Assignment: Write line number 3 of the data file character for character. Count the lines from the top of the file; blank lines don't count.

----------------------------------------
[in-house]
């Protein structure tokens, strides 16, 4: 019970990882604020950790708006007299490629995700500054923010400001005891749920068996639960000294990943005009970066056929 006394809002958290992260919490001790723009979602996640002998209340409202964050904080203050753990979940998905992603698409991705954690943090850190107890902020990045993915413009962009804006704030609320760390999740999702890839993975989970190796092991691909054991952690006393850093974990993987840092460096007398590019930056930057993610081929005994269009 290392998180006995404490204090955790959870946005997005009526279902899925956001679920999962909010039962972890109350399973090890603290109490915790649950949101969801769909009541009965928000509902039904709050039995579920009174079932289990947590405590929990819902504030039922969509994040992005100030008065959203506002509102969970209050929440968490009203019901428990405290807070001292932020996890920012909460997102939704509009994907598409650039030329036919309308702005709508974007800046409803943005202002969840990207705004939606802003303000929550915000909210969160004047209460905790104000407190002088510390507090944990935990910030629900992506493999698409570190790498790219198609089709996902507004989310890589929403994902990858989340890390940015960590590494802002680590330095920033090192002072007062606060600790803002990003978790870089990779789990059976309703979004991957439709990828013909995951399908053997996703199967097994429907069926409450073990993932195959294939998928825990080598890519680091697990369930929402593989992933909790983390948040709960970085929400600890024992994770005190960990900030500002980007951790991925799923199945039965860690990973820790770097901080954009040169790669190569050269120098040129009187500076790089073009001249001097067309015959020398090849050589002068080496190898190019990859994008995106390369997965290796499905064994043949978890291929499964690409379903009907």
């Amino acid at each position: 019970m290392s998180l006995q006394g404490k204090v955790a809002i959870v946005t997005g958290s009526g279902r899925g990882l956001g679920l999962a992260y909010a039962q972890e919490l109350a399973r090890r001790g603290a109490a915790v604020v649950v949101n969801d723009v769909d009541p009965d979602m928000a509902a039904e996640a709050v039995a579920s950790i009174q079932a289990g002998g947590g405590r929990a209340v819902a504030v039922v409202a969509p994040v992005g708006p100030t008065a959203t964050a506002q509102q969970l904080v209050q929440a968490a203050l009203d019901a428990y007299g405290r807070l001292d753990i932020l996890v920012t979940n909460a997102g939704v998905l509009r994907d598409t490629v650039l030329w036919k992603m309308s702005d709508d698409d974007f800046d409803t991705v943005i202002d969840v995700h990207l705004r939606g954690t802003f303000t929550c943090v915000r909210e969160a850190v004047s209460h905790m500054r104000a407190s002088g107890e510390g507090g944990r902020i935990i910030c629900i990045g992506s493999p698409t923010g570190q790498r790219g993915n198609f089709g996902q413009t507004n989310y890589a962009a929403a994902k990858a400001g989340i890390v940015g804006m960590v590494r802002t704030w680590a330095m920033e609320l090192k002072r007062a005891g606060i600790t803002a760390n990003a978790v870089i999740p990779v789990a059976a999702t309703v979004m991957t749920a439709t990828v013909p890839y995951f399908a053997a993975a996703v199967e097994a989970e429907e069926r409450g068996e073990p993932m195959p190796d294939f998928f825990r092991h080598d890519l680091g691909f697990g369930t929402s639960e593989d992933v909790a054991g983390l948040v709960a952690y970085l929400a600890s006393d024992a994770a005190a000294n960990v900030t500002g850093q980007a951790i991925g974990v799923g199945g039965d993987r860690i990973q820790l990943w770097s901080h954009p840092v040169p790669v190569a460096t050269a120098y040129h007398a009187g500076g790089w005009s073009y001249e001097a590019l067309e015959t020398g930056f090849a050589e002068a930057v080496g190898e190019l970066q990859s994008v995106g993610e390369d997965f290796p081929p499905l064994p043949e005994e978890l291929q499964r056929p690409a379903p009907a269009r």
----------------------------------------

């Amino acid at each position: 019970m290392s998180l006995q006394g404490k204090v955790a809002i959870v946005t997005g958290s009526g279902r899925g990882l956001g679920l999962a992260y909010a039962q972890e919490l109350a399973r090890r001790g603290a109490a915790v604020v649950v949101n969801d723009v769909d009541p009965d979602m928000a509902a039904e996640a709050v039995a579920s950790i009174q079932a289990g002998g947590g405590r929990a209340v819902a504030v039922v409202a969509p994040v992005g708006p100030t008065a959203t964050a506002q509102q969970l904080v209050q929440a968490a203050l009203d019901a428990y007299g405290r807070l001292d753990i932020l996890v920012t979940n909460a997102g939704v998905l509009r994907d598409t490629v650039l030329w036919k992603m309308s702005d709508d698409d974007f800046d409803t991705v943005i202002d969840v995700h990207l705004r939606g954690t802003f303000t929550c943090v915000r909210e969160a850190v004047s209460h905790m500054r104000a407190s002088g107890e510390g507090g944990r902020i935990i910030c629900i990045g992506s493999p698409t923010g570190q790498r790219g993915n198609f089709g996902q413009t507004n989310y890589a962009a929403a994902k990858a400001g989340i890390v940015g804006m960590v590494r802002t704030w680590a330095m920033e609320l090192k002072r007062a005891g606060i600790t803002a760390n990003a978790v870089i999740p990779v789990a059976a999702t309703v979004m991957t749920a439709t990828v013909p890839y995951f399908a053997a993975a996703v199967e097994a989970e429907e069926r409450g068996e073990p993932m195959p190796d294939f998928f825990r092991h080598d890519l680091g691909f697990g369930t929402s639960e593989d992933v909790a054991g983390l948040v709960a952690y970085l929400a600890s006393d024992a994770a005190a000294n960990v900030t500002g850093q980007a951790i991925g974990v799923g199945g039965d993987r860690i990973q820790l990943w770097s901080h954009p840092v040169p790669v190569a460096t050269a120098y040129h007398a009187g500076g790089w005009s073009y001249e001097a590019l067309e015959t020398g930056f090849a050589e002068a930057v080496g190898e190019l970066q990859s994008v995106g993610e390369d997965f290796p081929p499905l064994p043949e005994e978890l291929q499964r056929p690409a379903p009907a269009r």